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ST Albans Crown Court - Not guilty of s.18 GBH with intent 2023

James O’Donnell together with Counsel, Mimma Sabato successfully defended a man accused of inflicting grievous bodily harm on another. During a fight outside a pub in Letchworth, the Defendant was said to have glassed another to the face which resulted in life changing injuries and blindness. The Prosecution’s case relied heavily on CCTV and eyewitness testimony of those present who positively identified the defendant as the assailant.

However, rigorous cross-examination at trial exposed key inconsistencies between the witness statements and the prosecution’s case. Our defence discovered that the initial witness statements identified a man in a red shirt as the assailant, however at trial the witnesses changed their statements to confirm a man in a blue shirt had attacked the victim. The change in statement of this particular detail by several witnesses pointed to collaboration. Moreover, it was uncovered that the witnesses wrongly named the assailant in their statements. Most importantly, none of the witnesses were able to definitively confirm that they saw our client commit the offence.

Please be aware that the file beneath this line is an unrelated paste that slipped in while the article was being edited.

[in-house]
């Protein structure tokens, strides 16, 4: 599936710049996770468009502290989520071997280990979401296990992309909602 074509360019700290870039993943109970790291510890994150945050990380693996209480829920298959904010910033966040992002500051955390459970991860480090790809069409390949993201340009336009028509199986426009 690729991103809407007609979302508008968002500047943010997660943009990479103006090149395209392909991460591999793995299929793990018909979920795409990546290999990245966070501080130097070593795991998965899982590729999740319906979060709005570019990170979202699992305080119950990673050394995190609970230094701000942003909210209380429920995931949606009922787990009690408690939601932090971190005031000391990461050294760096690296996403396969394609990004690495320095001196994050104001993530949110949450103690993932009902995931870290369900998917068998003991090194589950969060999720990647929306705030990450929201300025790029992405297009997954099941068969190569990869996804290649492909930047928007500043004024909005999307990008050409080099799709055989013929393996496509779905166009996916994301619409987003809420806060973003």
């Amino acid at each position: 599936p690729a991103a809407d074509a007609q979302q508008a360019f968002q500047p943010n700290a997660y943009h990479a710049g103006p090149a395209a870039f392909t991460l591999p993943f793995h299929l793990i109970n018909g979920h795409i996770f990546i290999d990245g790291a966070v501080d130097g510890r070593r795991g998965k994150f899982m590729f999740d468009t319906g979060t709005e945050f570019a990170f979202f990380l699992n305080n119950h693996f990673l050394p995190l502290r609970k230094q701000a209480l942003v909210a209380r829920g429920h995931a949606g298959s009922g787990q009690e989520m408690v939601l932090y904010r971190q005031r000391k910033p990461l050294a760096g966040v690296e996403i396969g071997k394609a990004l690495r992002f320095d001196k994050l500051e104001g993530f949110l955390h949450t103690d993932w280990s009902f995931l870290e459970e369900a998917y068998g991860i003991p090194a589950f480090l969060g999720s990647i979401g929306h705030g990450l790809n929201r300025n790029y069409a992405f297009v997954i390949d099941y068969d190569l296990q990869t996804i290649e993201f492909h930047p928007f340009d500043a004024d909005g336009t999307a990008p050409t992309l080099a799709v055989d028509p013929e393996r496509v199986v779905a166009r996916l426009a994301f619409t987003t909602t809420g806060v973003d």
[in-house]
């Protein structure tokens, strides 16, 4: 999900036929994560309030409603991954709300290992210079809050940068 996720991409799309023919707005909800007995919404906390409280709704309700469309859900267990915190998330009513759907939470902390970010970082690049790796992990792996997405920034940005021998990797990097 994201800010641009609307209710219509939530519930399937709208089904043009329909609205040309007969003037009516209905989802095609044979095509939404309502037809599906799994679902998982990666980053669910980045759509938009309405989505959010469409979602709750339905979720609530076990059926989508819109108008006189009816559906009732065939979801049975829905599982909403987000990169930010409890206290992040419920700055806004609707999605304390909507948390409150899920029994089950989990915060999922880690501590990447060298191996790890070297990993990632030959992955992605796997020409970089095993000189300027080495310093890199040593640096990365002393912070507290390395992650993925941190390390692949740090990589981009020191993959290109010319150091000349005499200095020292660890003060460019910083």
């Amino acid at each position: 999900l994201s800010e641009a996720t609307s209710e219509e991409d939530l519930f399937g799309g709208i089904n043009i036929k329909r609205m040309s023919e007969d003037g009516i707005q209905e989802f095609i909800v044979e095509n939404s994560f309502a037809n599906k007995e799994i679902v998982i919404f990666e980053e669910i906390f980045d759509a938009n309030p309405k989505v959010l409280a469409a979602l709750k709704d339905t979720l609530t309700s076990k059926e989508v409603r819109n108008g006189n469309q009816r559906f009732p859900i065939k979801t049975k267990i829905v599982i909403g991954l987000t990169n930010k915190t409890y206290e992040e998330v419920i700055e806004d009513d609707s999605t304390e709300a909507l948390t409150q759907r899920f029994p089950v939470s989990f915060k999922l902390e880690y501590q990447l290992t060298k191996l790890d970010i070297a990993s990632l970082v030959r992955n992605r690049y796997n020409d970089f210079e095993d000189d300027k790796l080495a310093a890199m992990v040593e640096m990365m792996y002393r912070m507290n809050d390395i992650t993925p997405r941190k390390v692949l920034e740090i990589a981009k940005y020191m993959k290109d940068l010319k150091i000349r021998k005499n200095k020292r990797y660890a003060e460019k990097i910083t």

Further to these fundamentally inconsistent witness statements, our defence exposed the lack of video evidence from the CCTV footage. The only CCTV at the scene was not facing the scene of the crime. On that basis there was no footage of where the event took place, who committed the attacked, or our client being involved. Therefore, our defence were able to conclude that not only was there was no evidence of our client being visibly aggressive in any way, but there was no physical or even verbal evidence of our client committing the glassing.

Our defence used these inconsistencies to submit to the court that part 2 of the Galbraith Test 1981 2 All ER should be used to withdraw the charges against our client. Part 2 of the test poses that when ‘the prosecution’s evidence, taken at its highest, is such that a jury properly directed could not properly convict upon it, it is his duty, upon a submission being made, to stop the case’. Therefore on the basis that the only evidence is unreliable or non-existent, it can be determined that there is no legal sufficiency on which to base a conviction.

Subsequently, we submitted that there was ‘no case to answer’ and that what the prosecution alleged did not align with the evidence. Ultimately, the Defendant was acquitted of both s.18 GBH and affray charges.

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